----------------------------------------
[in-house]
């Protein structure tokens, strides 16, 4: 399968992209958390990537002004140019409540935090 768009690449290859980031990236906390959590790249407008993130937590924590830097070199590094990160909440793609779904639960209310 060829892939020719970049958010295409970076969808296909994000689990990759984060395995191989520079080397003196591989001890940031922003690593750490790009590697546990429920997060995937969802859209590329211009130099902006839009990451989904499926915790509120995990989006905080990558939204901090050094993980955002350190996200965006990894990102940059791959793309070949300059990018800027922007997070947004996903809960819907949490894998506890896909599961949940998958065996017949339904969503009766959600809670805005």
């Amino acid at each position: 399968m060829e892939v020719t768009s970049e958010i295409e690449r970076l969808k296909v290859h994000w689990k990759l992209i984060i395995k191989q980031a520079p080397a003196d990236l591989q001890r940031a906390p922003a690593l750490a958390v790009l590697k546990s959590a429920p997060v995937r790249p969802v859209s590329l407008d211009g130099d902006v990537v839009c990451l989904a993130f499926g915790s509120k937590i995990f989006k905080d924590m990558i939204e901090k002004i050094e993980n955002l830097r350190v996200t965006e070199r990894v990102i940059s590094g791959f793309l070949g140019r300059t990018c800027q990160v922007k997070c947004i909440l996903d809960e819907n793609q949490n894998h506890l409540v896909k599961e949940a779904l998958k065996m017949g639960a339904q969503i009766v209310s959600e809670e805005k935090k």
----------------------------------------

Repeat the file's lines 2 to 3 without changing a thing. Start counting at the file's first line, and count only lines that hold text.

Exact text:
């Protein structure tokens, strides 16, 4: 399968992209958390990537002004140019409540935090 768009690449290859980031990236906390959590790249407008993130937590924590830097070199590094990160909440793609779904639960209310 060829892939020719970049958010295409970076969808296909994000689990990759984060395995191989520079080397003196591989001890940031922003690593750490790009590697546990429920997060995937969802859209590329211009130099902006839009990451989904499926915790509120995990989006905080990558939204901090050094993980955002350190996200965006990894990102940059791959793309070949300059990018800027922007997070947004996903809960819907949490894998506890896909599961949940998958065996017949339904969503009766959600809670805005």
């Amino acid at each position: 399968m060829e892939v020719t768009s970049e958010i295409e690449r970076l969808k296909v290859h994000w689990k990759l992209i984060i395995k191989q980031a520079p080397a003196d990236l591989q001890r940031a906390p922003a690593l750490a958390v790009l590697k546990s959590a429920p997060v995937r790249p969802v859209s590329l407008d211009g130099d902006v990537v839009c990451l989904a993130f499926g915790s509120k937590i995990f989006k905080d924590m990558i939204e901090k002004i050094e993980n955002l830097r350190v996200t965006e070199r990894v990102i940059s590094g791959f793309l070949g140019r300059t990018c800027q990160v922007k997070c947004i909440l996903d809960e819907n793609q949490n894998h506890l409540v896909k599961e949940a779904l998958k065996m017949g639960a339904q969503i009766v209310s959600e809670e805005k935090k």